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The Blue & Gray Press | February 17, 2018

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Meshuggah's 'Koloss' is a Brute of an Album

Meshuggah's 'Koloss' is a Brute of an Album

I defy you to find a melody in a Meshuggah song. Whatever melodic tendencies the Swedish death metal outfit has on their 1991 debut “Contradictions Collapse” had been crushed and thrown to the wind long before the release of their seventh studio album, “Koloss,” last month. The aptly titled album is a colossus of brutal, heavy metal at its best.

Right from the opening number, “I Am Colossus,” listeners know exactly what “Koloss” has in store for them. Singer Jens Kidman belting his vocals like a rabid dog on a chain over abrasive, precise and pounding rhythms that never let up.

In fact, little has changed on “Koloss” since Meshuggah’s 1998 album “Chaosphere,” and quite frankly there’s nothing wrong with that.

Even during the new wave of American heavy metal circa 2004 no band came close to doing what Meshuggah does. In headbanger and metal culture being “heavy” and “brutal” are badges of honor, and Meshuggah are Eagle Scouts.

While other bands from the middle of the 2000s like Shadows Fall or Mastodon have tweaked or even overhauled their sound Meshuggah’s crushing style remains as resilient and unforgiving as ever.

That said, if volume and dissonance aren’t your cups of tea you’d do best to stay away from anything Meshuggah ever does. I promise you, you will hate it.

While “Koloss” may be more of the same from Meshuggah, it is decidedly more focused and easier to swallow then some of their past efforts.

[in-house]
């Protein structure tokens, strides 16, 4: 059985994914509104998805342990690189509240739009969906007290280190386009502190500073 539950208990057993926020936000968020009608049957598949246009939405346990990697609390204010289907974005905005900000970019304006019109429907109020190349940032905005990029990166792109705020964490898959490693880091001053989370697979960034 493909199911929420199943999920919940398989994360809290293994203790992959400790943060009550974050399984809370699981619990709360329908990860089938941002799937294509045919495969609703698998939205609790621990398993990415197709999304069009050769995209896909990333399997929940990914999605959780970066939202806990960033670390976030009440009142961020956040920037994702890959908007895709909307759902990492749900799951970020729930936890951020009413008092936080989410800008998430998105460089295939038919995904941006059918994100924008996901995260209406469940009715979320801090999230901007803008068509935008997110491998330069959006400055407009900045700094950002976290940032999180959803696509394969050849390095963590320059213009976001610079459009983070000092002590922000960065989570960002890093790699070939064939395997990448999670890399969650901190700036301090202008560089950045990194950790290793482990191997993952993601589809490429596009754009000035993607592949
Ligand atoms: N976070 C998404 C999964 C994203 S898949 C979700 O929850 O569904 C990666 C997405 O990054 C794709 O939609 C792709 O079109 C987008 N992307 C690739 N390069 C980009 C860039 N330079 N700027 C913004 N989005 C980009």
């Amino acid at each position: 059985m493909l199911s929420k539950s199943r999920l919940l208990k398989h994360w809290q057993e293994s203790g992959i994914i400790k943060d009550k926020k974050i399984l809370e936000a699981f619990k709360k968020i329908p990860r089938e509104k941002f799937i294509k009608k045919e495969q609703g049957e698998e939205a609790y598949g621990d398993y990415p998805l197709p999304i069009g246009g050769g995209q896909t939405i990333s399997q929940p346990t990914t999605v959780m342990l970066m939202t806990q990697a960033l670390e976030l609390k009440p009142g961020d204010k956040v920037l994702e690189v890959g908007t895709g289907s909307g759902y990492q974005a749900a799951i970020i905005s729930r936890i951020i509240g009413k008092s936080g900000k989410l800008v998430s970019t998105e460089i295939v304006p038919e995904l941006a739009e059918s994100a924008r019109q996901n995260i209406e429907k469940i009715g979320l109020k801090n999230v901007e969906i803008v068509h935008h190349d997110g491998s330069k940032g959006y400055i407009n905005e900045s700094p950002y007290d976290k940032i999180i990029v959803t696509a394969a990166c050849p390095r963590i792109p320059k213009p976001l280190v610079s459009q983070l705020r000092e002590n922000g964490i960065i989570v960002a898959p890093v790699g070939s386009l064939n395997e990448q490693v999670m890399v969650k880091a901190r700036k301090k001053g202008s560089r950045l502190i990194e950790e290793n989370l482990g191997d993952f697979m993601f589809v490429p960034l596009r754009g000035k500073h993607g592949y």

Gone are the days of the single 21-minute song EP “I” and the single 44-minute song album “Catch 33.” While some of the songs on “Koloss” stride beyond the six-minute mark, the album is as a whole a more streamlined and focused effort and one that is far less daunting then Meshuggah’s more adventurous discography.

Underneath Meshuggah’s brutal exterior there have always been a number of surprising influences, most notably jazz and fusion. “Koloss” is no different.

Jazzy guitar solos and nuanced drum rhythms still abide though they may easily go unnoticed amongst the bedlam. On several occasions Meshuggah take pages from the books of some of their heavy metal peers, shredding their way through guitar solos in “Do Not Look Down” and locking into a Pantera-esque grove during the breakdown of “Demiurge.”
However, Meshuggah has always been at their best when they lock into a solid rhythm, find a groove and ride it.

As heavy as the aforementioned “Do Not Look Down” is, and as eerie as the guitar drones in “Break Those Bones Whose Sinews Gave it Motion” are, it’s hard not to get caught up in the bands dogged adherence to precise and offbeat rhythms.

“Koloss” does occasionally take a break from thudding, chugging rhythms to find its way toward more spacious moments, such as the epic opening to “Behind the Sun,” but the album never loses its chaotic backbone.

By the time “Koloss” ends with “The Last Vigil,” the tracks creepy arpeggios seem like a walk in the park after the nine previous head-pounding tracks. “Koloss” isn’t for the run of the mill radio junkie, but if you’re already a fan of Meshuggah or progressive death metal it might just be your album of the year.